Isaiah 11: The Lion and the Lamb
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Isaiah 11: The Lion and the Lamb

Original Publication Date
June 8, 2018
Updated
Jan 24, 2023 2:34 AM
Tags
IsaiahChapter StudyGenealogyProphecyMessiahNew JerusalemAnimalsFood and Diet
Bible References
Isaiah 11
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Done
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Table of Contents
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This page was originally posted on my Blogger version of the blog on June 8, 2018 The content below has a few minor tweaks for clarity, and additional references, and some updated information.

Introduction

Isaiah 11 brings us two major prophecies: the lineage of Jesus and a glimpse of peace in God's final kingdom. Before re-reading it, I knew these passages and referenced them often, but I never knew exactly where they were or what they said word for word. When I read them again, I realized that like always, there are several things to be taken from the passages.

A Son of Jesse

Everyone knows that Jesus had to be a descendent of David. Well, actually Jesus needed to be a descendent of Jesse, David's father, which is a little more broad. I find this interesting because I've always heard this prophecy as being doubly fulfilled by David and Jesus, giving reason for marking Jesse as the ancestor instead of David. What's strange is that when Isaiah wrote this, David would have already come and gone. So why mention Jesse?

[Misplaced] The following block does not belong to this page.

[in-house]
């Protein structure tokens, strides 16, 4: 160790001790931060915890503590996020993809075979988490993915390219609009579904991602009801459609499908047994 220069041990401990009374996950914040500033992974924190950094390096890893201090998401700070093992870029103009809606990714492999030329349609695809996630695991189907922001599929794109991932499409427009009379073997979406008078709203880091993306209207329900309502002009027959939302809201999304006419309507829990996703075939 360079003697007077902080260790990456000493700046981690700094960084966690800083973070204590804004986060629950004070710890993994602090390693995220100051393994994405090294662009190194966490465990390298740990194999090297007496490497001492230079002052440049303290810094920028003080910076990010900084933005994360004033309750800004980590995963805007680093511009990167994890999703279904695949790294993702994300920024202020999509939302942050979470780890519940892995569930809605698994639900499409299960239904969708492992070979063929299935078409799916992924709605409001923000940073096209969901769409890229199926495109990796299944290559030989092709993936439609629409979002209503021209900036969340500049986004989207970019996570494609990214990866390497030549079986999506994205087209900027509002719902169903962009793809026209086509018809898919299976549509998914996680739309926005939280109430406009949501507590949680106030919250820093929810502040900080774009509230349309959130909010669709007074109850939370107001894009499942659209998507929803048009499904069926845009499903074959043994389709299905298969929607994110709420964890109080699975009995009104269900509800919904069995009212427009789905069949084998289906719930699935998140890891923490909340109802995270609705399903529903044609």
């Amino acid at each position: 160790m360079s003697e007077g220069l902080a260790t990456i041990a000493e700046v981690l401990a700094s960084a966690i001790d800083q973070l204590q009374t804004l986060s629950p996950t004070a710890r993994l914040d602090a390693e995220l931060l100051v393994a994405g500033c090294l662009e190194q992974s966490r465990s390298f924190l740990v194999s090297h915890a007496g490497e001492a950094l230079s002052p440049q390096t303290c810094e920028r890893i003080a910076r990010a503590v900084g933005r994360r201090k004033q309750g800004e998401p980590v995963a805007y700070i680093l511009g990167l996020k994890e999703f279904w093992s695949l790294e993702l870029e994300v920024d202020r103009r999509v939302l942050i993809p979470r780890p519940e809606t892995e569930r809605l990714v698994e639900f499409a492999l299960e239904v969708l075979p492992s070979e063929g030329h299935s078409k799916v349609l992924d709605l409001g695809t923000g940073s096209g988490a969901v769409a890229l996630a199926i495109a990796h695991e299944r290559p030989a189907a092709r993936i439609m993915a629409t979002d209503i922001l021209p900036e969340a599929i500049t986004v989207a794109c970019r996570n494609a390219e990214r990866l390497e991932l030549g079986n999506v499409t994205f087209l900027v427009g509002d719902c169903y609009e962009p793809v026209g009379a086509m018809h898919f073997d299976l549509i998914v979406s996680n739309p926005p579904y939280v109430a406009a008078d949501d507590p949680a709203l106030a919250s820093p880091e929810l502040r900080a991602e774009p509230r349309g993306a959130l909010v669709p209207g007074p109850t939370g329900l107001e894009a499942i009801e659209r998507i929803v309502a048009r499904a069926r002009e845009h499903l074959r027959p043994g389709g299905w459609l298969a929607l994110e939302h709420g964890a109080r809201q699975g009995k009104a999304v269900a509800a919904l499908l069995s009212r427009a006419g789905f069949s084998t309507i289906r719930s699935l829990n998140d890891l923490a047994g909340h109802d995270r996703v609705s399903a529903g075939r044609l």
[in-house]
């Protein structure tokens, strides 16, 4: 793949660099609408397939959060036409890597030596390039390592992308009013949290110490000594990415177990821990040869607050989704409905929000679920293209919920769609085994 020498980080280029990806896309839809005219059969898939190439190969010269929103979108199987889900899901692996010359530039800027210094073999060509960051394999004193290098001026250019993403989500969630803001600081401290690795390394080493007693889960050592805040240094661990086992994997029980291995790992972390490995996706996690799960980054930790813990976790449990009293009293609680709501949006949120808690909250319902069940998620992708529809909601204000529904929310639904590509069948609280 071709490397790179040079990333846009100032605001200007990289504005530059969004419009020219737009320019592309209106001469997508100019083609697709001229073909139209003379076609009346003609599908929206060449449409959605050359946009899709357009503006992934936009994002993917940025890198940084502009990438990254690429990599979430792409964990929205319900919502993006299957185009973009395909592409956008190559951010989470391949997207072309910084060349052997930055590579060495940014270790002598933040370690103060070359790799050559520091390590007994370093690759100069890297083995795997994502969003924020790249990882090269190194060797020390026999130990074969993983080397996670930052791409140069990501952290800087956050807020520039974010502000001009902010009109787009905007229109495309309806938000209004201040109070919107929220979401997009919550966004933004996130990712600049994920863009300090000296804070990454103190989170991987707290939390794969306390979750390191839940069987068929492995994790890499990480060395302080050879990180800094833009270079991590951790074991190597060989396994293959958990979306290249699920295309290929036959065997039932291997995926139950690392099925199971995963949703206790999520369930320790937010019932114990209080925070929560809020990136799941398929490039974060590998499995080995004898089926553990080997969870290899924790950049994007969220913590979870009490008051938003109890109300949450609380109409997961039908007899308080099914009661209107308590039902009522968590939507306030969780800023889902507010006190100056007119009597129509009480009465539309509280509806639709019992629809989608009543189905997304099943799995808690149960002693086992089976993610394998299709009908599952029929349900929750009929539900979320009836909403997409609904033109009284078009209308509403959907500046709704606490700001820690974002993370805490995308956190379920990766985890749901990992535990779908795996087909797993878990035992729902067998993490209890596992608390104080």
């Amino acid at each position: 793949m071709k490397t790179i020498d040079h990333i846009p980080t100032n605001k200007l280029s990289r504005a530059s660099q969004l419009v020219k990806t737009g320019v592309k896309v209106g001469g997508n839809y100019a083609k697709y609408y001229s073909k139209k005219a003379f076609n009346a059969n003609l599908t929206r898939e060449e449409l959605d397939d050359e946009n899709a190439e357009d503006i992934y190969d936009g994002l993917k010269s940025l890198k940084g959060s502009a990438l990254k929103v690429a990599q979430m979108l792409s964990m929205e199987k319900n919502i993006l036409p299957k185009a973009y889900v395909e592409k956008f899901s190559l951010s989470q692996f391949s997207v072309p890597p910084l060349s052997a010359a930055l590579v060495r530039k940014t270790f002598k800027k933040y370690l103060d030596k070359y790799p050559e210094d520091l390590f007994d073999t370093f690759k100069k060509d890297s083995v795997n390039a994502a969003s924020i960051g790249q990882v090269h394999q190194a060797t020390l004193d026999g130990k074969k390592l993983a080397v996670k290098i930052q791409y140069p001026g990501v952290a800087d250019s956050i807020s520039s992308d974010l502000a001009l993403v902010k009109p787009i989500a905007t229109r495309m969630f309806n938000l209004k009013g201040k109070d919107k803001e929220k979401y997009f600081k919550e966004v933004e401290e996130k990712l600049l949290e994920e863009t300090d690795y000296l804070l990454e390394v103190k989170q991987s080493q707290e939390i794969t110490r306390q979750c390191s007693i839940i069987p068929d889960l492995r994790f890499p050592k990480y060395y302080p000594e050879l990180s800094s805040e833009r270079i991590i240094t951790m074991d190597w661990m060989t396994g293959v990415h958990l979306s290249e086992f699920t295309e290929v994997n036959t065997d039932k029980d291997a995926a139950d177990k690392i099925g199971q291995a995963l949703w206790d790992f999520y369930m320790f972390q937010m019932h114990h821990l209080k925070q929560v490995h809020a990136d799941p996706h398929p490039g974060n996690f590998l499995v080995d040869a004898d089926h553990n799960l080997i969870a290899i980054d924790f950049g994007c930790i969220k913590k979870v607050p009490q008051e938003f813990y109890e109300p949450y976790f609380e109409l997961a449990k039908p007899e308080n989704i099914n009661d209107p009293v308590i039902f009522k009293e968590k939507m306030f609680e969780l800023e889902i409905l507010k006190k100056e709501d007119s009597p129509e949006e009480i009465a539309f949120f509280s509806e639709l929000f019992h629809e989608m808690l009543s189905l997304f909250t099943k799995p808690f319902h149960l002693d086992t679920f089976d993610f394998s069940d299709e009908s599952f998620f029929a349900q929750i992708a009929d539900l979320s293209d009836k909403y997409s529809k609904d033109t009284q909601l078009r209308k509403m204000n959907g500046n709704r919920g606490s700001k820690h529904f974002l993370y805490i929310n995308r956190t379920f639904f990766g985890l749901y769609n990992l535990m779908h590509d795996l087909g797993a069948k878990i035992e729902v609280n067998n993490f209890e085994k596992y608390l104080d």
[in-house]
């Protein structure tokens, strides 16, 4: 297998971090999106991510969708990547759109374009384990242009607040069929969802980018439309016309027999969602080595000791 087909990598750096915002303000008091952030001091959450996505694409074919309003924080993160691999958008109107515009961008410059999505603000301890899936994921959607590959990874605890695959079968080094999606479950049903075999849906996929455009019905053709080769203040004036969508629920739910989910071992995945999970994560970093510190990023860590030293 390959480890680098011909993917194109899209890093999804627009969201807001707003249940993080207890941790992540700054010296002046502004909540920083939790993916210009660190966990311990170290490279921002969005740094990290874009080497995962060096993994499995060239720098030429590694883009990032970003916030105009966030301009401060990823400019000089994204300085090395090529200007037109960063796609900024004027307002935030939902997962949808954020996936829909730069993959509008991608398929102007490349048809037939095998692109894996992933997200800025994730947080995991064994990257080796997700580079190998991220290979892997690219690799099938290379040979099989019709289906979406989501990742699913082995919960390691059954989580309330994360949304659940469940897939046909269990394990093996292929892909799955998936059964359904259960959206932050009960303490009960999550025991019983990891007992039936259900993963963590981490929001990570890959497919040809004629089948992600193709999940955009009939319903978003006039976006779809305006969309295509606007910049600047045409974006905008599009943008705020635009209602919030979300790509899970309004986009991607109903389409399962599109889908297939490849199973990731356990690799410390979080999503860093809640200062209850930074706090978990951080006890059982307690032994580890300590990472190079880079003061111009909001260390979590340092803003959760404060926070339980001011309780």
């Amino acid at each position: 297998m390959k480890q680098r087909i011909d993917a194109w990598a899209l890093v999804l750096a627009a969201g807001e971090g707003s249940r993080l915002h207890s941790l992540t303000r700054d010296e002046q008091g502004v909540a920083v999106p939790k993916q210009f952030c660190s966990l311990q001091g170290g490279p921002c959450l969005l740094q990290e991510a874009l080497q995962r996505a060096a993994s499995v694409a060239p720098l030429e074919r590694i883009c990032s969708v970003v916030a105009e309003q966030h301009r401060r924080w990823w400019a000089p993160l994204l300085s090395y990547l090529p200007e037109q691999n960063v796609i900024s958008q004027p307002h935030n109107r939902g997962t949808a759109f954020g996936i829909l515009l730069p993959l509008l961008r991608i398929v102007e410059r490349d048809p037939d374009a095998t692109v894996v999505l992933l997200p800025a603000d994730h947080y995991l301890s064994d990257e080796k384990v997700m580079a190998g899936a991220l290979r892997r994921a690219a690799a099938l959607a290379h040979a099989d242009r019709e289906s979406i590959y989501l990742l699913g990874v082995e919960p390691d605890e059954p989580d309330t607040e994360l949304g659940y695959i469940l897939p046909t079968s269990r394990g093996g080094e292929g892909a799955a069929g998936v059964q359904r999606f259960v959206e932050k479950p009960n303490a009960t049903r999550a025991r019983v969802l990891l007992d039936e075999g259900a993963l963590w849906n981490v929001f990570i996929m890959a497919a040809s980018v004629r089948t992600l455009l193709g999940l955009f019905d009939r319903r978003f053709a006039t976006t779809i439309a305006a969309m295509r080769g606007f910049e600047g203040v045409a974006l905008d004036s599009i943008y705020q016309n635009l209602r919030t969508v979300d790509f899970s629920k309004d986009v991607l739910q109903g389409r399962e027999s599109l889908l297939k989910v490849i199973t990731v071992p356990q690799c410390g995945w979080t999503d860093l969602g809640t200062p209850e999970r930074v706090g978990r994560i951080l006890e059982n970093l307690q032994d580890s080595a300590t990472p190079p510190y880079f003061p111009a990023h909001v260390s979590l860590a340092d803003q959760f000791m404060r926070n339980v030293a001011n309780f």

My study Bible[3] suggests that this represents renewal. David's descendants became corrupt, but God had promised the throne to the seed of David forever (1 Kings 2:45). By referencing back to Jesse, God was indicating that this final King (the Messiah) would not follow in the decline that David's other descendants had. This is further confirmed by the fact that the original Hebrew word translated to "stem" in the KJV could actually be translated as stump. The house of David was cut down, just a tree is cut into a stump, but the Messiah was to spring up out of that stump and re-establish the throne. This is exactly what happened: Mary, a descendant of David was poor and unknown at the time of Jesus' birth.

Spirit of God